Using The Interview Process to Select an Effective Intern
Selecting a college intern can often be a difficult process for a business. Because most college intern candidates have little “real world” experience, you will often have to make a selection based on far less concrete information than other candidates will provide. For this reason, an effective interview will play a major role in ensuring that your business selects a suitable college intern.
Preparing for the Interview
The first step to an effective intern selection process is to determine exactly what your company is looking for. By doing so, you can avoid wasting time due to vague or shifting priorities in the intern selection process.
For this reason, you should enter the interview with the answers to the following questions clear in your mind:
- What personal traits are you looking for?
- What types of professional knowledge do you consider vital for this position?
- If a candidate does not measure up in one or more areas, will your business be willing to work with him or her to improve?
Most importantly, you should keep in mind the fact that an intern is not an experienced worker, and expecting the same skills an experienced employee would bring to the interview is very unfair to your candidates. An intern will be learning through the internship and you should keep this in mind when preparing to make your final choice.
During an interview, you should work to put the candidate at ease. For many candidates, this may be the first time they are attempting to secure a position in their chosen career, which can make them quite nervous. By being calm and making the interview a discussion, rather than a series of questions, you can avoid the appearance of an inquisition. In turn, this can help the candidate open up and provide you with a better view of their character and skills.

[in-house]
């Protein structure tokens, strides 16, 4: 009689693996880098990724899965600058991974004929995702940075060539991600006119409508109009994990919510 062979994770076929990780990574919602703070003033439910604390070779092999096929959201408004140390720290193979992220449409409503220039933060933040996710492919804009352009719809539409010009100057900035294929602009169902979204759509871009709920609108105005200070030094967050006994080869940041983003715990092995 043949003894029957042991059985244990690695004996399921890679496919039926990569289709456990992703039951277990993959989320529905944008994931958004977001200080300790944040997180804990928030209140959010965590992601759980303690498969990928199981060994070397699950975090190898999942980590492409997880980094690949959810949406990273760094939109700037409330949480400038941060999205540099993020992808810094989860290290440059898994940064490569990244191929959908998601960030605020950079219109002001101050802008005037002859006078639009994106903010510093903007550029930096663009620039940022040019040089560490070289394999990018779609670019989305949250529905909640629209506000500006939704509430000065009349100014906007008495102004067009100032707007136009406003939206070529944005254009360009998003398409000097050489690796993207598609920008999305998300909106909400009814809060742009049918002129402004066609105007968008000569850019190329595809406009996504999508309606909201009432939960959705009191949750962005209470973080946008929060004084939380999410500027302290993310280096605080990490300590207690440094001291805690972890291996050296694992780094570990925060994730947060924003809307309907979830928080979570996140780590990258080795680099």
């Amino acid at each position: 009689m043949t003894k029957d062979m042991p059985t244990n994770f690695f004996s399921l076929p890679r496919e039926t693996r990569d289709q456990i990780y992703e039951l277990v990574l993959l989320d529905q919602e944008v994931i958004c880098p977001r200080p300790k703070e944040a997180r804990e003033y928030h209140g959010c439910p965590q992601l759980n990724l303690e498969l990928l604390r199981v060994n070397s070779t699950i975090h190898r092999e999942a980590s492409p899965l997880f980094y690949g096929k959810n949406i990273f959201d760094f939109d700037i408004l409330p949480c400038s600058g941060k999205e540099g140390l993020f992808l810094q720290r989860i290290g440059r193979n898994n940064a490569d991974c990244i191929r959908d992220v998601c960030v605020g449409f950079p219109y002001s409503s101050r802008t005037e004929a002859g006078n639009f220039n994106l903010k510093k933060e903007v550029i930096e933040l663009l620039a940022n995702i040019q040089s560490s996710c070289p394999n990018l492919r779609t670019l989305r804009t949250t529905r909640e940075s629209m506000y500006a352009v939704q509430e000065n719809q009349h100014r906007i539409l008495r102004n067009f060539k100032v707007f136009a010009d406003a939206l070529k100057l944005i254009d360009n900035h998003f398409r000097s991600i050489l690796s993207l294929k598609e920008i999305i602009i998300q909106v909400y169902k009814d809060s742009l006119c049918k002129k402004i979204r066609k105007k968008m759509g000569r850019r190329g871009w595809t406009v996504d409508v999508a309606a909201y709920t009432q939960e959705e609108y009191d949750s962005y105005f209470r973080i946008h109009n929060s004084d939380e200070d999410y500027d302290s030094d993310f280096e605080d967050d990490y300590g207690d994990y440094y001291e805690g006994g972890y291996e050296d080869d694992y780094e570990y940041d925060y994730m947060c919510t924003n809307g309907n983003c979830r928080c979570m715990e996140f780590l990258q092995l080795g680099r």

Questions regarding the candidate’s personal life can help you see the kinds of skills they might bring to your business, even if they themselves are not aware of this. A candidate who is highly involved in team sports or social activities outside of his or her school is likely to bring useful interpersonal skills to the office. Conversely, solitary hobbies may indicate that your interviewee is a self-directed worker who can be given independent projects with a minimum of direct supervision.
Previous Job Experience
While many candidates have never worked in their field before, they may have previous job experience that can help them as an intern. Even part-time or menial jobs can give a good look into the candidate’s work ethic and related skills. For example, a candidate who has attended school while also working a part or full-time job likely has developed excellent time-management skills that can help ensure a successful internship.
Questions Regarding the Candidate’s Educational Experience
Asking the candidate about their college can help you understand their motivations and strengths. A student who has attended a small college is likely used to smaller groups and a more personal touch but is also used to being subject to greater scrutiny than a student from a larger college. This will also assist you in determining what type of work environment the candidate is best suited for. Equally, the institution’s academic and social culture may impact how your candidate views the internship. For example, a student from a school focusing on the hard sciences may have a quite different attitude to the internship than a student from an institution that is largely known for its focus on the humanities.
What Does the Candidate Want Out of the Internship?
Unfortunately, many interviewers overlook the fact that the interview is not simply about determining if the candidate is suited to your business, but also about seeing if your business is suited to the candidate. An intern who feels that they are not benefiting from the internship as they should will be a poor fit for your company. By talking to the candidate about their goals and what they feel the internship will provide, you can make certain that both parties will be getting what they want.
Ultimately, by establishing a friendly atmosphere, focusing on questions beyond what is on the candidate’s resume and working to ensure that both you and the candidate understand exactly what the internship involves, you can help select the kind of intern that will be a benefit to your business. This can be especially important, as today’s successful interns often become tomorrow’s valuable employees.
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